#ForTheRider - Struggling with Sitting Trot

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Does the thought of having to perform a dressage test in sitting trot fill you with dread?  No matter how much you trot around the school without you stirrups trying to deepen your seat you know that to any long suffering judge you probably look more akin to a Thellwell cartoon than that image of Carl Hester you were aiming for.

Being able to sit to your horses trot no matter how big a stride is all about mechanics, and not just the horses but yours too.  In order to absorb the movement of your horses spine you have to have movement in your own spine. If you spend most of the day feeling as stiff as a board then you are not going to be able to “sit” to a big moving trot. 

The curves in the human spine have developed over many  years to enable your body to absorb forces applied in an axial (up and down) direction. As an example think of a straight metal rod compared to a metal spring, if you apply a force to either end of both, the spring will take a much higher load than the straight rod before it breaks. As with horses there is an anatomical normal in people although, maybe due to my line of work, I very rarely see this! The ideal is a nice even curves in your lumbar and thoracic spine, what you usually get is some variation of this, a very straight spine, a very curvy spine or a mixture of the two!

Sadly if you have been blessed (or cursed?) with a spine of a far straighter design then you are already on a back footing and for you, pelvic mechanics (which is another post entirely) will be the key to sitting trot. For those of us with a nice deep lumbar curve it is still important that there is movement in that curve and you are not rigid and stiff through your muscles and spine.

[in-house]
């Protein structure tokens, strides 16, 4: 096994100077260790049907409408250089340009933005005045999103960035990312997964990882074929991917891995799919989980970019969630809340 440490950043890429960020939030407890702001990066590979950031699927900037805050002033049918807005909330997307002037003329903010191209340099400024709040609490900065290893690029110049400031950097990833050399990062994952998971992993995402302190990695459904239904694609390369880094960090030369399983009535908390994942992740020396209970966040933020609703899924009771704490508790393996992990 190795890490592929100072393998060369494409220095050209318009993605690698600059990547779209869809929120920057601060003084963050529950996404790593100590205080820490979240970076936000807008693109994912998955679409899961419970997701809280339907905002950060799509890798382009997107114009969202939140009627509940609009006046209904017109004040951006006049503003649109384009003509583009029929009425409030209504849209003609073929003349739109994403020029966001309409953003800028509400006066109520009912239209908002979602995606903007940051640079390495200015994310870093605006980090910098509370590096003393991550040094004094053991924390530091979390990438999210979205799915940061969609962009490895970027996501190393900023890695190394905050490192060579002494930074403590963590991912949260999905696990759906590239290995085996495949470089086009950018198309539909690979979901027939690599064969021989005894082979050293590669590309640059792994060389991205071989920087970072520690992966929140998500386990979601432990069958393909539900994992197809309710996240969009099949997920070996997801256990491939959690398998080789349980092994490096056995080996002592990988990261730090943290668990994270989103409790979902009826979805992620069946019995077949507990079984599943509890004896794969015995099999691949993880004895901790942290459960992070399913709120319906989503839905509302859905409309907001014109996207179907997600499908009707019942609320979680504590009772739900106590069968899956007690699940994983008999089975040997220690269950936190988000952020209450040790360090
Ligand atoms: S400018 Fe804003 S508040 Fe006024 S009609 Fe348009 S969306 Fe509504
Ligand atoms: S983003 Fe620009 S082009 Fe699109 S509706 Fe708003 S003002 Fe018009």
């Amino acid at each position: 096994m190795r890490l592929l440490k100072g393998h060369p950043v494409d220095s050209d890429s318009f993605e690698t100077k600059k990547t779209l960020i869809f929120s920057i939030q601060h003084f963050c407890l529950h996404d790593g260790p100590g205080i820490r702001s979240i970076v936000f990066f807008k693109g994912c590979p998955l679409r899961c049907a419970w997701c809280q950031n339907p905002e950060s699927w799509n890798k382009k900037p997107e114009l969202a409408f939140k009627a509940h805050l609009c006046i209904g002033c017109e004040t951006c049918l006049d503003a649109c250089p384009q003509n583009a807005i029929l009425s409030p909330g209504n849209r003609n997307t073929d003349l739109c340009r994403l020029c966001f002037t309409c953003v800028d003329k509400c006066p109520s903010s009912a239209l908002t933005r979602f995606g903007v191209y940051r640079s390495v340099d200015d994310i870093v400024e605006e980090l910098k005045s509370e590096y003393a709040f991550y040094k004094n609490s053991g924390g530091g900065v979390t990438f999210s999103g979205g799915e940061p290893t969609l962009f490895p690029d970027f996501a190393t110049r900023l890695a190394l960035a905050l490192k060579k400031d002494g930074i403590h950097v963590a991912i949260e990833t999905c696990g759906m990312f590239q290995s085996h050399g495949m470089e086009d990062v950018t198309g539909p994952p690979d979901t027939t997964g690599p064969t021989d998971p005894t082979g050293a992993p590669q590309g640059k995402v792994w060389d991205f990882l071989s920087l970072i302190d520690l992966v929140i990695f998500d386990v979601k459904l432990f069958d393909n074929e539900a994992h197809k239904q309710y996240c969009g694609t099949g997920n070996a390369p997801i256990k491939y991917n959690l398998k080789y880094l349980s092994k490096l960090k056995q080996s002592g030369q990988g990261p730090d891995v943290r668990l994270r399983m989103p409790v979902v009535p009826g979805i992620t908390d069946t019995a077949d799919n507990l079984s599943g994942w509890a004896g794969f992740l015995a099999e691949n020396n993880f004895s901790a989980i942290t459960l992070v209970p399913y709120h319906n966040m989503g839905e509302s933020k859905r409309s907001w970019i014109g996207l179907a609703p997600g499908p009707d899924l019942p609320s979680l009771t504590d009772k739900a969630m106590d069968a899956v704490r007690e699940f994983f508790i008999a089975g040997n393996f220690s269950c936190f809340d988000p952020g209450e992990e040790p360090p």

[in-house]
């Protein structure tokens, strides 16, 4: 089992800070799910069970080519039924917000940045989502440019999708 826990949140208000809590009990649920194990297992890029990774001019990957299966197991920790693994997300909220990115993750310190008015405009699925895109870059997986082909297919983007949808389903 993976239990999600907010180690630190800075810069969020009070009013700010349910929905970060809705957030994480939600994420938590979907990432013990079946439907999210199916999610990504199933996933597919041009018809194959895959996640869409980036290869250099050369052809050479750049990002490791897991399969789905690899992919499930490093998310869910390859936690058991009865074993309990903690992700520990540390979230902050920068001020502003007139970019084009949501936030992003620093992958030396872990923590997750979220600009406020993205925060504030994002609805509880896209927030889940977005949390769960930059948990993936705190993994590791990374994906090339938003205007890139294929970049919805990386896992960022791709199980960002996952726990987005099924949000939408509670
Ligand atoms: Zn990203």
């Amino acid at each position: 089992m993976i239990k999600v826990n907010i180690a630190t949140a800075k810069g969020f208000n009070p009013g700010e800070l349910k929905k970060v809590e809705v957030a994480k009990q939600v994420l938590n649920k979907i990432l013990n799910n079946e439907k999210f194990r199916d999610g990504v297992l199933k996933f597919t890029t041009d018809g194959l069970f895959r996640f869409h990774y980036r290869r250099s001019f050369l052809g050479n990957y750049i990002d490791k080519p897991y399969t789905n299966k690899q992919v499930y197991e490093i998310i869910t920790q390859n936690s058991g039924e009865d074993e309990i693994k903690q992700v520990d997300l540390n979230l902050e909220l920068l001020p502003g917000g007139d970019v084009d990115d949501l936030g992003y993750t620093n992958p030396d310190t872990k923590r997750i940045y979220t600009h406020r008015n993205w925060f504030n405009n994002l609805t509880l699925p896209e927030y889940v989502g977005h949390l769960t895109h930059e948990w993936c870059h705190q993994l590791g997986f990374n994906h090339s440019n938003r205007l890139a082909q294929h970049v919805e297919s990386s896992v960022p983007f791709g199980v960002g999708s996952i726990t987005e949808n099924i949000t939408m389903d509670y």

So, how can you go about helping to improve this? Well stretching is a good place to start, simple knee hugs and side stretches will help keep your muscles relaxed. If this isn’t sufficient you may well benefit from a visit to a professional such as an osteopath like myself for a deeper massage and mobilization treatment to help things out a bit. Once you are on the right track then I would highly recommend you find a weekly pilates class, ideally one aimed at horse riders. It is all very well my promoting mobility of the spine but the second key element is having strength in your core to control that mobility.  A mobile but weak spine is a recipe for injury!

So in summary if you want to sit to that huge trot of your horses you need to be able to move with it and absorb the movement, this will only truly happen if your own spine is free and mobile.

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